Anyone who’s met me knows that my humor has a tendency to be quite self-deprecating. It’s partly because I don’t take myself very seriously, and partly because I know that if I make fun of myself, it won’t bother me when other people do. I was never “cool” in school, so maybe it stems back to those years of my life, who knows. I’m not a therapist nor do I believe I have some deep-rooted issue that causes me to laugh at myself for being 13 feet tall. I try to find humor in everything, myself included. That being said, I’ve decided I need to make sure my daughters see it as humor and not as low self-esteem. Where do I find the line between not taking myself too seriously and putting myself down?
No matter what I may be thinking or how I’m feeling, I make a point to never “shame” myself in front of my daughters. Especially not about my shape or looks. I don’t want them ever thinking that’s where their value comes from. Are they stunningly beautiful girls? Absolutely. (I’m not a biased mother at all). But they are SO much more than that. Adelina has the most amazing courage sometimes. If she thinks someone is being bullied (whether it’s on TV or in person) she starts roaring like a lion at the offender to scare them away. Of course on the other hand she’s afraid of fuzzies, but maybe she knows something about them that we don’t. Perhaps one day she’ll win the Nobel Prize for discovering that all of the fuzzies on the ground have been slowly killing us all.
And Vileya, my God that girl. She is by far the most persistent human being I’ve ever met. If you tell her no, she doesn’t whine or cry. She simply does not accept no as an answer. If I tell her to stop playing with the curtains and carry her over the baby gate and into a different room, she’ll simply walk to the gate, find a way to climb over it and get right back to those curtains.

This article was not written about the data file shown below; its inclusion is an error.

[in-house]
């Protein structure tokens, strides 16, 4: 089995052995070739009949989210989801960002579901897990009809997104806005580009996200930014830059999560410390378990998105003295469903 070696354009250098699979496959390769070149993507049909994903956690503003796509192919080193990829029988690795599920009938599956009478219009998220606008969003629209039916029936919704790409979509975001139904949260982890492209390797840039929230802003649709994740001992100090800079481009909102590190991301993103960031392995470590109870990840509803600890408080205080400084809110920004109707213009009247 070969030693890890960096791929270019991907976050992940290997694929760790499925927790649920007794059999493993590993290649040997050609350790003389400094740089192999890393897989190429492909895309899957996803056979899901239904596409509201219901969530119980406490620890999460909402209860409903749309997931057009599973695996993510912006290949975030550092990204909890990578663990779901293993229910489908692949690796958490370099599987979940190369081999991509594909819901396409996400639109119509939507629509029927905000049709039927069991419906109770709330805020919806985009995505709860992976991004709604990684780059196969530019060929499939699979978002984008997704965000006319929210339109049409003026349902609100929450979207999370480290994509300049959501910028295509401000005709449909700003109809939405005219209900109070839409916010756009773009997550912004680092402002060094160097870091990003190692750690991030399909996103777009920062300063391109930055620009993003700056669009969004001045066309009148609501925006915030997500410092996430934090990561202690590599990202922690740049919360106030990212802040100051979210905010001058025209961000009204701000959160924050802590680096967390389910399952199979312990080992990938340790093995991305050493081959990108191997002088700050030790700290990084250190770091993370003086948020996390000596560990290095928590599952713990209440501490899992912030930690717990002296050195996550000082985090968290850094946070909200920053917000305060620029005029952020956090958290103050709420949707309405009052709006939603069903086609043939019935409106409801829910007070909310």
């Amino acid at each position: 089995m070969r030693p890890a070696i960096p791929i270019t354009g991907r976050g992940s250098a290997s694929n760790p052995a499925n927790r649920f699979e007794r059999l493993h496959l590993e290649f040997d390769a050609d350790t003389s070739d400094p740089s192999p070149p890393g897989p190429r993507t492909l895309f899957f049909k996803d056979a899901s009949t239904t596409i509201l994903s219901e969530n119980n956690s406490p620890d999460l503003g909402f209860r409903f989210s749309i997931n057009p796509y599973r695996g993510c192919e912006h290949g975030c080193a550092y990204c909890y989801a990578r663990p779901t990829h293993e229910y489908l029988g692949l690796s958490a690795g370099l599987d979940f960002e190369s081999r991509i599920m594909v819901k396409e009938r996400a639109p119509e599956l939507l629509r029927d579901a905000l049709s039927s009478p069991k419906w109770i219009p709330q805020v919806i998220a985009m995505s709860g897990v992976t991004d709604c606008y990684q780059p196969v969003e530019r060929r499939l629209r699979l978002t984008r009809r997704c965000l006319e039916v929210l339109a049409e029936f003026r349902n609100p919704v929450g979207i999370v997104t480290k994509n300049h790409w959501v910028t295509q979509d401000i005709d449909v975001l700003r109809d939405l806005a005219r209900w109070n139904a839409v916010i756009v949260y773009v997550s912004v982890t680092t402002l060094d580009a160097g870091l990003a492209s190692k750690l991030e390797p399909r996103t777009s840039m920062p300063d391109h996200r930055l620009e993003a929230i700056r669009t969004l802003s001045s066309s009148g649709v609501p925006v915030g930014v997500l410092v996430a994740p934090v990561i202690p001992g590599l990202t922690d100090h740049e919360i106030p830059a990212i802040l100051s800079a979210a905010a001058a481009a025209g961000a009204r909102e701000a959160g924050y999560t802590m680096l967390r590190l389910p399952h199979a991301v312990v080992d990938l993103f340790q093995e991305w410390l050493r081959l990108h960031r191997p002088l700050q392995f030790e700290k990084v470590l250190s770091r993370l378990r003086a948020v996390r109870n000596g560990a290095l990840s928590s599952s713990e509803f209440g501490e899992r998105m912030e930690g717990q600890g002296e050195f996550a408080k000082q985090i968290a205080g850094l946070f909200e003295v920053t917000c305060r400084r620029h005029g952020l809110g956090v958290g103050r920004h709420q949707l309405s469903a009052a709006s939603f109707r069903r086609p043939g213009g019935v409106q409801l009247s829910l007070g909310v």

THOSE are the things they will be defined by. Their courage, perseverance, strength, kindness, intelligence and faith. Their beauty will go beyond their looks. And they, too, will laugh at themselves and not take life too seriously. If someone pokes fun of Lina’s mullet, I want her to nickname herself “Billy Ray” and be able to laugh with them at how silly it is. If someone laughs at how Leya walks like a cowboy, I want her to throw on some spurs and laugh along.
I want them to know that their bodies are built a certain way to make them great at specific things, and that everyone’s abilities differ. Same with their minds. They may understand things or think differently than everyone, but that’s because God gives everyone a different purpose. We spend so much time these days (mainly thanks to social media) comparing every aspect of our lives to others. I may see a picture of a 5’4″, 115 pound girl on Facebook and wish that I was petite, but guess what? I would never be able to do the things I can do now with that stature…and she’s capable of things that I could never do! I can reach the top of the kitchen cabinets and she can have a ton of legroom during a flight.
Yes, my personality can be self-deprecating at times, and maybe I was made with thick skin to help me with my career in law enforcement. Other people are wonderful, positive rays of sunshine because that’s what helps them with their career or life in general. I mean, can you imagine me as a kindergarten teacher? “Little Joey, if you get that snotty nose near me again, I’m going to punt you through the window,” probably wouldn’t go over very well during a parent-teacher conference.
My point is that we are all created for our very own, specific purpose, and that is what I will raise my children to believe. No matter how you’re built or how you think, be thankful for the things that you’re capable of. And keep in mind that it’s perfectly fine to laugh at yourself for not being capable of everything.
Lina and Leya will know that they were put here for their own unique purpose. Maybe they’re in the 98th percentile for height because they’re going to accomplish amazing tall-girl things! Like perhaps designing an Amazonian clothing line so all of our pants can stop fitting like capris. A tall mom can dream.